“Susie Q,” Proud Mary,” “Fortunate Son, “Bad Moon Rising”… the list of hits cranked out by John Fogerty’s Creedence Clearwater Revival in the late 1960’s is nearly unprecedented. The Berkeley-born guitarist crossed county music roots and Bayou-burning rockabilly to create a unique sound underlined by chunky guitar riffs and his weathered, yowling vocals. Bruce Springsteen said of Fogerty, “As a songwriter, only a few did as much in three minutes. He was an Old Testament, shaggy-haired prophet. He was severe, he was precise, he said what he had to say and he got out of there.” Fogerty is riding high again after the releases “Revival,” “The Blue Ridge Ranger Rides Again” and the recent the 25th anniversary edition of “Centerfield,” the only pop tune in baseball’s hall of fame.
Tedeschi Trucks Band
A collaboration both onstage and off – singer/guitarist Susan Tedeschi is married to slide guitar ace Butch Trucks – the band weaves together Delta blues, Memphis soul, Sixties rock and Seventies funk. Last year they each received individual Grammy nominations in the category of “Best Contemporary Blues Album” for their 2009 releases, Tedeschi for “Back To The River” and Trucks for “Already Free” (which he won). As well, they often perform together with the Allman Brothers Band, with whom Trucks continues to play as co-lead guitarist.
What hasn’t the nine-time Grammy winner done? Until “100 Miles from Memphis,” a funky soul-based record recalling the soundtrack of growing up in the 60’s and 70’s. The title of her current release references her hometown of Kennett, Mo, and its proximity to one the historic hotbeds of American roots music, Memphis. “The music that came out of that part of the world is a part of who I am, and it’s the biggest inspiration for what I do and why I do it,” she said. Recording the disc of original songs and a handful of “cool covers” revitalized her, she said. “The music feels fresh and at the same time very familiar to what I do.”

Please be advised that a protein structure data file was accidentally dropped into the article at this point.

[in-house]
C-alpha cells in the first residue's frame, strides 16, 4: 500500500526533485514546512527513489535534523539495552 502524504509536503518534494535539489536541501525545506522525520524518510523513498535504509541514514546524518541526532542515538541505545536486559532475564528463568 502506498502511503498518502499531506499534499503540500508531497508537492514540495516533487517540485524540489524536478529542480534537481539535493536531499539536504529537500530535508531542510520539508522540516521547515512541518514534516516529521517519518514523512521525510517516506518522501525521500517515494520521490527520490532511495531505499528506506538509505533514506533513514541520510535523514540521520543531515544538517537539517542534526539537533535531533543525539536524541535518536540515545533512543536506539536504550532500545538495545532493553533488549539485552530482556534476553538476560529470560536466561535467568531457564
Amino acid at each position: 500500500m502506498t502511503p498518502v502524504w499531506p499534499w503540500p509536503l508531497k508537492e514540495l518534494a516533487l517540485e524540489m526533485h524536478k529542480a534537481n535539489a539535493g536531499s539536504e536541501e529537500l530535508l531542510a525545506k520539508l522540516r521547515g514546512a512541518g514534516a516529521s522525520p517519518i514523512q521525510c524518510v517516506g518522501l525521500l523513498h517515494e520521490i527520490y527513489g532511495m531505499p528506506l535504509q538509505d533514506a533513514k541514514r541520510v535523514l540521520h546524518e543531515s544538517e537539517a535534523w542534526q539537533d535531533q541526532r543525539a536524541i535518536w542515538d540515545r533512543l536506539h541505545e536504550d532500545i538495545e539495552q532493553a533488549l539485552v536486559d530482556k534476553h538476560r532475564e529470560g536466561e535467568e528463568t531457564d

Hiromi, The Trio Project
featuring Anthony Jackson & Steve Smith
While still in her teens, pianist/composer Hiromi Uehara wowed the jazz world with her ’03 debut, “Another Mind.” Subsequent releases have garnered rave reviews and awards from jazz poll and festivals. Still, she won’t put a label on her music. “Other people can put a name on what I do. It’s just the union of what I’ve been listening to (from Bach and Oscar Peterson to Franz Kiszt and Sly Stone) and what I’ve been learning,” she says, “It has some elements of classical music, it has some rock, it has some jazz, but I don’t want to give it a name.” Steve Smith on drums and Anthony Jackson on electric bass fill out the group.
The Gipsy Kings
Dubbed the best thing to come out of Arles, France, since Van Gogh, the Gipsy Kings consist of two bands of brothers: the Reyes (Nicolas, Canut, Paul, Patchai, Andre) and the Baliardos (Tonino, Paco, Diego). The Reyes and Baliardo boys were the offspring of Spanish gypsy families that had fled into France to escape Spain’s Civil War. They grew up roaming the south of France, working harvests and making music. In 1987 The Gipsy Kings’ self-titled debut album introduced the world to “rumba Gitano,” the sound of South America’s rumba rhythm married to flamenco guitars. Listen too for the influence of other great European guitarists, Django Reinhardt and Carlos Montoya.
General Admission – $60
Reserve B – $80
Reserve A – $100
Producer’s Circle - $250
Order online at somomajazz.org